From my Brooklyn apartment in New York City, I watch Gov. Andrew Cuomo share the daily Covid-19 death toll with the nation. I watch his broadcast every day, around 11 a.m. I dubbed Cuomo America’s #crisisdaddy and have posted so many Instagram Stories of these dispatches that people have begun to send me photos of his potentially pierced nipples. I’m not a #CuomoCrusher*, but I am fully addicted to the daily broadcasts — they’re a glimmer of hope in otherwise droning and difficult days. *(Required anti-bias reading.)
And with that, I’ve spent the last three weeks wondering why I can’t stop watching these broadcasts: Is it the data dumps? The descent into dadaist strings of fatherly adages that reliably occur at the 25-minute mark? Do I just find his Italian American mean-guy combination of stern chides and emotional outbursts familiarly reassuring? Is it just the ritual of it all?
The answer was closest to the latter: the ritual. If I watched the Cuomo-cast (my coinage, not theirs) every day, I was less likely to spend subsequent hours of my day falling into a news vortex. It worked by providing me with the information I needed, in a digestible format, at a set time; somehow permitting me to limit my news time. When I wondered why this felt so novel, the UX designer in me awoke to explain: News, in recent years, had become a deluge. Long dead are the days of the morning newspaper and the nightly news. Information updates have permeated every second and square inch of our lives, shrouding us in more chaos than we ever thought possible.
Pandemics aside, there arguably isn’t more news to report, just more opportunities to do so — 24-hour news networks, mobile push notifications, and the endless window into the world that our phones provide — they all contribute to the deluge and to the anxiety that comes with it.
Information is a battlefield and the prize is your sanity
In a 2010 New York Times article, author Chuck Klosterman compares the modern digital information flood to a zombie hoard. “When we think critically about monsters, we tend to classify them as personifications of what we fear […] zombie killing is philosophically similar to reading and deleting 400 work emails on a Monday morning, […] following Twitter gossip out of obligation, or performing tedious tasks in which the only true risk is being consumed by the avalanche.”
That was 10 years ago, and in the interim, the digital deluge has become the status quo. But it doesn’t have to be. This is the perfect time to reflect on all things wrong with our previous “normal” and posit new paradigms.
But how do we remedy modern information overload anxiety? First, we have to understand what information trauma does to our brains. With that knowledge, we can look to psychological treatments that have proven successful at alleviating such trauma. Then we translate those treatments into viable interactions we can apply to future information mediums and digital platforms.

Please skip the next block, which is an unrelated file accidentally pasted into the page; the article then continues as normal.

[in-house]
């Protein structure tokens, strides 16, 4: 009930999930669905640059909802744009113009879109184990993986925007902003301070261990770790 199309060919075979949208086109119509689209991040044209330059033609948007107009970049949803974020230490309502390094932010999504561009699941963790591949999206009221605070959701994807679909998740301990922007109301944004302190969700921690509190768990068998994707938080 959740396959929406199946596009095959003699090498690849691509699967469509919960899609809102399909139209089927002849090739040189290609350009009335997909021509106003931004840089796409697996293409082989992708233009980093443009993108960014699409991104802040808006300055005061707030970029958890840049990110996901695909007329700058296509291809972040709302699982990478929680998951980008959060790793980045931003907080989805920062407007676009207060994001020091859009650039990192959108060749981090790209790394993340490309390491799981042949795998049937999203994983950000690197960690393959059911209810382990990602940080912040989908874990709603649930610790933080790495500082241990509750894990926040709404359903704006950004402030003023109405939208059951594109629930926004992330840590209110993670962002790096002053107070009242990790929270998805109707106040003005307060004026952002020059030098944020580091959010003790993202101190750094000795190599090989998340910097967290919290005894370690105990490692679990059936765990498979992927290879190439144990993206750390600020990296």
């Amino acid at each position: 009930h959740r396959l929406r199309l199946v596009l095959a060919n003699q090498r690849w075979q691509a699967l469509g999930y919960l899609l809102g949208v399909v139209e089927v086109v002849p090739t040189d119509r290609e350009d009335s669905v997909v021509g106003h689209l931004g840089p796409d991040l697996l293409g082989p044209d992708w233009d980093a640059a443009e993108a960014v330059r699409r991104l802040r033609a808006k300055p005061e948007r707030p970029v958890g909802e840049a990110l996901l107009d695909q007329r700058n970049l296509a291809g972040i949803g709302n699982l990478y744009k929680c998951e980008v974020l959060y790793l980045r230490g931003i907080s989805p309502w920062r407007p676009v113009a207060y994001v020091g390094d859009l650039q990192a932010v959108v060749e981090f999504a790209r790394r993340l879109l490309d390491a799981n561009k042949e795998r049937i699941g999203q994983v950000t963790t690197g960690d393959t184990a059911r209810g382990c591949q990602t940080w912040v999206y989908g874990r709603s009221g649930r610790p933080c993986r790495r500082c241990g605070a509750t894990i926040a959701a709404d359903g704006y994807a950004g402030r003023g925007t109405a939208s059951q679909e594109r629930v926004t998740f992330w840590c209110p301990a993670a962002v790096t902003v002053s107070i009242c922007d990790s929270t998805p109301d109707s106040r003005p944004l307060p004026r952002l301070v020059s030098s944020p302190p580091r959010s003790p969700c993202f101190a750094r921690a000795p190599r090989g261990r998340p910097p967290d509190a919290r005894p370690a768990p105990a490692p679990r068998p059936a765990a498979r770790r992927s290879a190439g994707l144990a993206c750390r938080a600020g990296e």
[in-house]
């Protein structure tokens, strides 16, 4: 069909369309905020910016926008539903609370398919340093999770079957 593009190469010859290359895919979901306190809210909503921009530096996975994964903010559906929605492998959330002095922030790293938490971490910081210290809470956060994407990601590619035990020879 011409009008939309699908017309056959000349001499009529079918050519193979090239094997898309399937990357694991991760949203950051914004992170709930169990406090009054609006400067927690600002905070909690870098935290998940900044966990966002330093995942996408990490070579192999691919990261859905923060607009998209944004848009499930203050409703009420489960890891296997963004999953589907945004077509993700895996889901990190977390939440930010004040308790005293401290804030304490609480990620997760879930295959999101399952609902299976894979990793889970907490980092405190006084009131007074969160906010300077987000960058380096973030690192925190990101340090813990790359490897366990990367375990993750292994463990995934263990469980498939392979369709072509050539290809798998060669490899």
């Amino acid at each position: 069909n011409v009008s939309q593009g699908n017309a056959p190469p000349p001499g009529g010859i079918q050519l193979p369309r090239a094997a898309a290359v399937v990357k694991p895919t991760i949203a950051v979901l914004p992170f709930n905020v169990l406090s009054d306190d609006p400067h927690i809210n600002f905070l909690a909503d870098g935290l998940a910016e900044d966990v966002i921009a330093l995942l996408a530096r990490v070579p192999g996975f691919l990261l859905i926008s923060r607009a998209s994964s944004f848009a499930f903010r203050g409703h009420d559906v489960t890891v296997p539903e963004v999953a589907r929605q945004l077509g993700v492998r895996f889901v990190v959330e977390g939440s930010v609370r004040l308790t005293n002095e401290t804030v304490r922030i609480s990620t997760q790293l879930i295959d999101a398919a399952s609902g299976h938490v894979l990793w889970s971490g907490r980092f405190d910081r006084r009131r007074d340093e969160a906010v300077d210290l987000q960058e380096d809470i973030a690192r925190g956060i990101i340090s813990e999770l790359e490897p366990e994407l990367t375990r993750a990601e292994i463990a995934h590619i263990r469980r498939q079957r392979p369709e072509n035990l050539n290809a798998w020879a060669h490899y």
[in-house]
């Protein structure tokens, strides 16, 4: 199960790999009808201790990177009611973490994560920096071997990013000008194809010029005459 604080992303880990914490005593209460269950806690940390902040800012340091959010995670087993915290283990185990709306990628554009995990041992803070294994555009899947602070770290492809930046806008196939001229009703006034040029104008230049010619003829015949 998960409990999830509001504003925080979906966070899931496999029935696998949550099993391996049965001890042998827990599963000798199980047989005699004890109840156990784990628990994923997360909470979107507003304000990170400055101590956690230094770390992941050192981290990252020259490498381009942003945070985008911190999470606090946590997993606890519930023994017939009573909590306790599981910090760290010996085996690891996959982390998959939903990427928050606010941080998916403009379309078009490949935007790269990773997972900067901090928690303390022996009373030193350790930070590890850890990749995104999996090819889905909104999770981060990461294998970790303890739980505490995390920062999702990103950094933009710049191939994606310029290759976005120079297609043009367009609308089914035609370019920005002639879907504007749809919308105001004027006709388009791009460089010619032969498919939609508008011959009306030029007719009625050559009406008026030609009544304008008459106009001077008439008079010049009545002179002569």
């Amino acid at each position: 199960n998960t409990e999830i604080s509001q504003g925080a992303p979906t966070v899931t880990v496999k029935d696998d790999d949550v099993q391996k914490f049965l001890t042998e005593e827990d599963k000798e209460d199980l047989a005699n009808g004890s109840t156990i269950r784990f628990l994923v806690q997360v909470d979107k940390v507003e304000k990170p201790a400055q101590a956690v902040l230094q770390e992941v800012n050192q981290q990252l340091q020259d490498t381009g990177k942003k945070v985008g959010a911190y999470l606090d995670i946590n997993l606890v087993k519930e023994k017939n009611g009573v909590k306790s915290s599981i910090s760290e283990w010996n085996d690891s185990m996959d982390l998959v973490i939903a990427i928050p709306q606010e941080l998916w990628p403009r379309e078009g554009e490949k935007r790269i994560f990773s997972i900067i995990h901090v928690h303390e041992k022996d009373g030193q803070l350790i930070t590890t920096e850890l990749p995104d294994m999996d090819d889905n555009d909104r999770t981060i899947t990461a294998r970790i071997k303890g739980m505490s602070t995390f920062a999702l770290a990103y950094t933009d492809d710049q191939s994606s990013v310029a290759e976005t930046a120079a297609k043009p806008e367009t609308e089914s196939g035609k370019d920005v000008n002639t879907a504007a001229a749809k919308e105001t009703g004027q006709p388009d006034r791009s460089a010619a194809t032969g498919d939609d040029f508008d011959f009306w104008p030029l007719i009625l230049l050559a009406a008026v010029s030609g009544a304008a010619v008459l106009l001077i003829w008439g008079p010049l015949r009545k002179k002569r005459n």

I’m particularly interested in this attention economy because as an AR/VR designer▲, I build experiences for future platforms — platforms that, by virtue of the fact that they sit on your face, can commandeer your entire visible spectrum. Imagine wearing AR glasses all day and being inundated with updates, ads, and social notifications. This experience is, in my opinion, un-fucking-acceptable.
▲ (I’m a VR Design Lead on Facebook’s AR/VR Social Experiences Team).
This is your brain on trauma
The body responds to overwhelming stimuli by releasing stress hormones, and, according to Bessel van der Kolk, MD in the book The Body Keeps Score, “in order to return to proper functioning, this persistent emergency response must come to an end.” When the stimulus doesn’t end, the response continues, causing prolonged anxiety and stress.
Usually, when confronted with a troubling experience, people with nontraumatic histories will experience a spike in stress hormones, followed by a drop when the threat abates. But in stressful events of extended duration — like a pandemic, for example — or for those with a history of trauma, the threat never recedes. That means the stress hormones never receive signals to pull back. Instead, they remain present in full force, causing the body to remain tense and distracted. This is anxiety.
When viewed through this lens, it’s easy to see why the modern news firehose is so problematic: A constant influx of traumatizing information never grants us the reprieve needed for our bodies to reset. We live in a digitally induced state of fight or flight, constantly threatened by digital danger.
Our phones have permeated our lives in a way that is both magical and terrifying. We can access all the world’s information on demand, but it comes at a cost: The world can whip an unpredictable blast of painful information at you at any time. I worry about this deluge deeply as we near the corner to consumer AR/VR products. I have nightmares made of violent notification swarms splayed across immersive interfaces, physically overwhelming our POV and our sanity.
The calm in the storm
When people are overwhelmed — as with notifications or trauma — they find calm in rhythm, repetition, and synchrony. Predictable patterns make people feel safe, as though the waters of the world are calm. “Our sense of agency, how much we feel in control, is defined by our relationship with the body and its rhythms: Our waking and sleeping and how we eat, sit, and walk define the contours of our days,” Van Der Kolk says. Historically, we’ve used this to make sense of heavy flows of information — the newspaper that lands on a doorstep at the same time every day brings order and sense to the world’s events. In William H. McNeill’s Keeping Together In Time, he describes collective, rhythmic experiences as the key to instilling greater context in our lives.